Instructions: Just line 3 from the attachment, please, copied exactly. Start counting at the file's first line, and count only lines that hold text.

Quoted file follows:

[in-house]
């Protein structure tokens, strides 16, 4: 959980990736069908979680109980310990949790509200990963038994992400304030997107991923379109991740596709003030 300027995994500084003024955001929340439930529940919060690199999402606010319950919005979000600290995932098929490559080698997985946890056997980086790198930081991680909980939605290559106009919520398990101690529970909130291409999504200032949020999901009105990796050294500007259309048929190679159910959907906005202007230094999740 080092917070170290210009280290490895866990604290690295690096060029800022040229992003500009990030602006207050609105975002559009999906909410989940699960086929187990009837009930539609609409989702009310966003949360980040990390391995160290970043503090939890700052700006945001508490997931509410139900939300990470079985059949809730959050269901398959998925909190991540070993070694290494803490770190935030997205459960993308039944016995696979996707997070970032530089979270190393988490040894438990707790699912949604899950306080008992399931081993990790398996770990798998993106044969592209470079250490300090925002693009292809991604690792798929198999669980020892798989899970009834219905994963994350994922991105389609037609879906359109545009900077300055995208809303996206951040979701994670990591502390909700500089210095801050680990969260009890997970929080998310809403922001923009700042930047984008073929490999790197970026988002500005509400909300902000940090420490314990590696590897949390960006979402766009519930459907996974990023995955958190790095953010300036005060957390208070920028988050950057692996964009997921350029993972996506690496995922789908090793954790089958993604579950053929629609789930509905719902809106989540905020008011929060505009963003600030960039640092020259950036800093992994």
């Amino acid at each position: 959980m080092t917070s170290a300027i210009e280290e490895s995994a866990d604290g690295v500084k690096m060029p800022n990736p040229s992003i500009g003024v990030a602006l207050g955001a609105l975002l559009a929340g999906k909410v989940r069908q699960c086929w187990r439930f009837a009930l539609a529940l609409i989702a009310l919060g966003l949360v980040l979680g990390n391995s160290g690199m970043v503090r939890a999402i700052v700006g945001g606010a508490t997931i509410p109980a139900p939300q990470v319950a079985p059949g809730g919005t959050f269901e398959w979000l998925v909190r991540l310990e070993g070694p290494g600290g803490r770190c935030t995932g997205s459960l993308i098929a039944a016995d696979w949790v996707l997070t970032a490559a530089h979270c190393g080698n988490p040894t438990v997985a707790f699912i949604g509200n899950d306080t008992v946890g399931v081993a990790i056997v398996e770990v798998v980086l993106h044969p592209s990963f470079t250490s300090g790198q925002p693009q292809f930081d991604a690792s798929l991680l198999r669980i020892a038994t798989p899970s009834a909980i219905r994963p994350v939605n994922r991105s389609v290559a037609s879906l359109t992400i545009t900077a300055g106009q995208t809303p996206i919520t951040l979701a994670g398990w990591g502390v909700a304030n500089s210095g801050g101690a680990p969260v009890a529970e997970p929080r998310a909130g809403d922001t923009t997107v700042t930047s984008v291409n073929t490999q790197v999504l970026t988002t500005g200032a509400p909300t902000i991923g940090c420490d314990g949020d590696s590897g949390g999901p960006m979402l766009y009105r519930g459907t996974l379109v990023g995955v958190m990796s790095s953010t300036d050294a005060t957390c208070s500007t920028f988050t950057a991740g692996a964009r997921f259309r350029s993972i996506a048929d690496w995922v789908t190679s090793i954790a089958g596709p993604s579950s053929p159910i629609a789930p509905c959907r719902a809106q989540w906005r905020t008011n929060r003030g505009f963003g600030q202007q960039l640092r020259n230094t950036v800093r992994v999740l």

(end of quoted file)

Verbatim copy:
């Amino acid at each position: 959980m080092t917070s170290a300027i210009e280290e490895s995994a866990d604290g690295v500084k690096m060029p800022n990736p040229s992003i500009g003024v990030a602006l207050g955001a609105l975002l559009a929340g999906k909410v989940r069908q699960c086929w187990r439930f009837a009930l539609a529940l609409i989702a009310l919060g966003l949360v980040l979680g990390n391995s160290g690199m970043v503090r939890a999402i700052v700006g945001g606010a508490t997931i509410p109980a139900p939300q990470v319950a079985p059949g809730g919005t959050f269901e398959w979000l998925v909190r991540l310990e070993g070694p290494g600290g803490r770190c935030t995932g997205s459960l993308i098929a039944a016995d696979w949790v996707l997070t970032a490559a530089h979270c190393g080698n988490p040894t438990v997985a707790f699912i949604g509200n899950d306080t008992v946890g399931v081993a990790i056997v398996e770990v798998v980086l993106h044969p592209s990963f470079t250490s300090g790198q925002p693009q292809f930081d991604a690792s798929l991680l198999r669980i020892a038994t798989p899970s009834a909980i219905r994963p994350v939605n994922r991105s389609v290559a037609s879906l359109t992400i545009t900077a300055g106009q995208t809303p996206i919520t951040l979701a994670g398990w990591g502390v909700a304030n500089s210095g801050g101690a680990p969260v009890a529970e997970p929080r998310a909130g809403d922001t923009t997107v700042t930047s984008v291409n073929t490999q790197v999504l970026t988002t500005g200032a509400p909300t902000i991923g940090c420490d314990g949020d590696s590897g949390g999901p960006m979402l766009y009105r519930g459907t996974l379109v990023g995955v958190m990796s790095s953010t300036d050294a005060t957390c208070s500007t920028f988050t950057a991740g692996a964009r997921f259309r350029s993972i996506a048929d690496w995922v789908t190679s090793i954790a089958g596709p993604s579950s053929p159910i629609a789930p509905c959907r719902a809106q989540w906005r905020t008011n929060r003030g505009f963003g600030q202007q960039l640092r020259n230094t950036v800093r992994v999740l």